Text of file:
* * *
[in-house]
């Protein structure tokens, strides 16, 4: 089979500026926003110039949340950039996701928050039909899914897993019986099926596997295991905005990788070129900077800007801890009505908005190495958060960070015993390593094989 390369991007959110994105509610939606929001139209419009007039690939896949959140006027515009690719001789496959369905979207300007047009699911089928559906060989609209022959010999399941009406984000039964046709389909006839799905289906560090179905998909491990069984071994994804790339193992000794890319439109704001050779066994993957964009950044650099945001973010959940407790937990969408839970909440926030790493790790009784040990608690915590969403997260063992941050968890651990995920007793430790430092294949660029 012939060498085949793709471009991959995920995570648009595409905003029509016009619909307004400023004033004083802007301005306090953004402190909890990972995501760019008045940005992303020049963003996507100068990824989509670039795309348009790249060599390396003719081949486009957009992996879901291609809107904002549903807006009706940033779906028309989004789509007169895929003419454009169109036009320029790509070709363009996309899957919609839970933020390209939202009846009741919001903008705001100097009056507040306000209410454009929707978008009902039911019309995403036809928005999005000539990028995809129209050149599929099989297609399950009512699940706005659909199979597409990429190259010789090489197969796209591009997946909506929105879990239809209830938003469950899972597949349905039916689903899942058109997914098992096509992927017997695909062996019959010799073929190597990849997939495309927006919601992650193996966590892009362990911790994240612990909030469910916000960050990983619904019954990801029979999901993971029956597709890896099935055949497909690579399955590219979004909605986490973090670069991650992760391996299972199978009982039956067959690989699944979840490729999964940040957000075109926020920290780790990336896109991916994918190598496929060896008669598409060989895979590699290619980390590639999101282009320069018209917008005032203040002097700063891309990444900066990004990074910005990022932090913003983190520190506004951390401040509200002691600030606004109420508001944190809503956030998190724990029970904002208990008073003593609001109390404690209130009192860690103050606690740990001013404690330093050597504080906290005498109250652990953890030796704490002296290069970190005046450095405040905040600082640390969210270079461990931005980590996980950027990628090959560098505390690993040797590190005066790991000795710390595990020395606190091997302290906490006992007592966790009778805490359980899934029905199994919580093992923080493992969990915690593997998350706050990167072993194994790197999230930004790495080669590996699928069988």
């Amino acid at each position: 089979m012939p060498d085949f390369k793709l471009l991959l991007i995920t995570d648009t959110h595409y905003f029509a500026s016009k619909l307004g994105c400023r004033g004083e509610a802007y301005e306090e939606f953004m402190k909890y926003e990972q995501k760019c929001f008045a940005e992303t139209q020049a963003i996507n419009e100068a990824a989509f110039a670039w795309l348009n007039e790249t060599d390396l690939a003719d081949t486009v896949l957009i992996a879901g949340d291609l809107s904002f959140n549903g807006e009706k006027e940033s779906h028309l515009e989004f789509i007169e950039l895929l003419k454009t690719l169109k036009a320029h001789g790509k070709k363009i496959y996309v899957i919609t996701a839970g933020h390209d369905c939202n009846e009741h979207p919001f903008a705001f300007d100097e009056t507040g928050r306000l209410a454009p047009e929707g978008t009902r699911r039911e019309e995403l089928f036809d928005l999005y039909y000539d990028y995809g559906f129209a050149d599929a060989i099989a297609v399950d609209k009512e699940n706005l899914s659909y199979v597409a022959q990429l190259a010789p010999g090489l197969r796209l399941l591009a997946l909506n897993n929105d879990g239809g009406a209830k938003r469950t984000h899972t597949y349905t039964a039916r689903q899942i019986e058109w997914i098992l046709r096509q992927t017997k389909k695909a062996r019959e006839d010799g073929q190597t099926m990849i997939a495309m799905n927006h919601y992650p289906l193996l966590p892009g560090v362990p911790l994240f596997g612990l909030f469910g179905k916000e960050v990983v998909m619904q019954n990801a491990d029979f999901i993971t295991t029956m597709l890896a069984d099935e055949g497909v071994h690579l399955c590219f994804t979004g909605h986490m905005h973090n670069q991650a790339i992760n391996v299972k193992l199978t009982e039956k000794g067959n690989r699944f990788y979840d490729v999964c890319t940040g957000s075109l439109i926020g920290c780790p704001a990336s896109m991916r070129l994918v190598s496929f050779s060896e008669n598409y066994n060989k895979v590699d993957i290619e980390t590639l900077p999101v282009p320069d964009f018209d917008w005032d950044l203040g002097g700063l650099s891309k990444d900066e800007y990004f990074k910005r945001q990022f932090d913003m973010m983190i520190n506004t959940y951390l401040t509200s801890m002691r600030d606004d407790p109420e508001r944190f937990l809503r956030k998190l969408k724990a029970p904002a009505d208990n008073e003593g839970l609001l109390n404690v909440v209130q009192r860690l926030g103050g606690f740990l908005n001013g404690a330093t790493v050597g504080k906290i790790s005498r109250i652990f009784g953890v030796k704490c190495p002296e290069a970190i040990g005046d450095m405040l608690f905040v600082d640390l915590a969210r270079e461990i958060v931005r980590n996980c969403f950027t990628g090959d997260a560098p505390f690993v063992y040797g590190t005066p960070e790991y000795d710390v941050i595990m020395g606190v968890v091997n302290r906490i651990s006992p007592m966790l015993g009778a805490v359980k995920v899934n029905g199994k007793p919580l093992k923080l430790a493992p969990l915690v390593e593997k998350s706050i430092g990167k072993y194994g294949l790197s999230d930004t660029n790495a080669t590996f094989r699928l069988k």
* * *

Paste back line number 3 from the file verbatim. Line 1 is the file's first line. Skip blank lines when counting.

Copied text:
């Amino acid at each position: 089979m012939p060498d085949f390369k793709l471009l991959l991007i995920t995570d648009t959110h595409y905003f029509a500026s016009k619909l307004g994105c400023r004033g004083e509610a802007y301005e306090e939606f953004m402190k909890y926003e990972q995501k760019c929001f008045a940005e992303t139209q020049a963003i996507n419009e100068a990824a989509f110039a670039w795309l348009n007039e790249t060599d390396l690939a003719d081949t486009v896949l957009i992996a879901g949340d291609l809107s904002f959140n549903g807006e009706k006027e940033s779906h028309l515009e989004f789509i007169e950039l895929l003419k454009t690719l169109k036009a320029h001789g790509k070709k363009i496959y996309v899957i919609t996701a839970g933020h390209d369905c939202n009846e009741h979207p919001f903008a705001f300007d100097e009056t507040g928050r306000l209410a454009p047009e929707g978008t009902r699911r039911e019309e995403l089928f036809d928005l999005y039909y000539d990028y995809g559906f129209a050149d599929a060989i099989a297609v399950d609209k009512e699940n706005l899914s659909y199979v597409a022959q990429l190259a010789p010999g090489l197969r796209l399941l591009a997946l909506n897993n929105d879990g239809g009406a209830k938003r469950t984000h899972t597949y349905t039964a039916r689903q899942i019986e058109w997914i098992l046709r096509q992927t017997k389909k695909a062996r019959e006839d010799g073929q190597t099926m990849i997939a495309m799905n927006h919601y992650p289906l193996l966590p892009g560090v362990p911790l994240f596997g612990l909030f469910g179905k916000e960050v990983v998909m619904q019954n990801a491990d029979f999901i993971t295991t029956m597709l890896a069984d099935e055949g497909v071994h690579l399955c590219f994804t979004g909605h986490m905005h973090n670069q991650a790339i992760n391996v299972k193992l199978t009982e039956k000794g067959n690989r699944f990788y979840d490729v999964c890319t940040g957000s075109l439109i926020g920290c780790p704001a990336s896109m991916r070129l994918v190598s496929f050779s060896e008669n598409y066994n060989k895979v590699d993957i290619e980390t590639l900077p999101v282009p320069d964009f018209d917008w005032d950044l203040g002097g700063l650099s891309k990444d900066e800007y990004f990074k910005r945001q990022f932090d913003m973010m983190i520190n506004t959940y951390l401040t509200s801890m002691r600030d606004d407790p109420e508001r944190f937990l809503r956030k998190l969408k724990a029970p904002a009505d208990n008073e003593g839970l609001l109390n404690v909440v209130q009192r860690l926030g103050g606690f740990l908005n001013g404690a330093t790493v050597g504080k906290i790790s005498r109250i652990f009784g953890v030796k704490c190495p002296e290069a970190i040990g005046d450095m405040l608690f905040v600082d640390l915590a969210r270079e461990i958060v931005r980590n996980c969403f950027t990628g090959d997260a560098p505390f690993v063992y040797g590190t005066p960070e790991y000795d710390v941050i595990m020395g606190v968890v091997n302290r906490i651990s006992p007592m966790l015993g009778a805490v359980k995920v899934n029905g199994k007793p919580l093992k923080l430790a493992p969990l915690v390593e593997k998350s706050i430092g990167k072993y194994g294949l790197s999230d930004t660029n790495a080669t590996f094989r699928l069988k």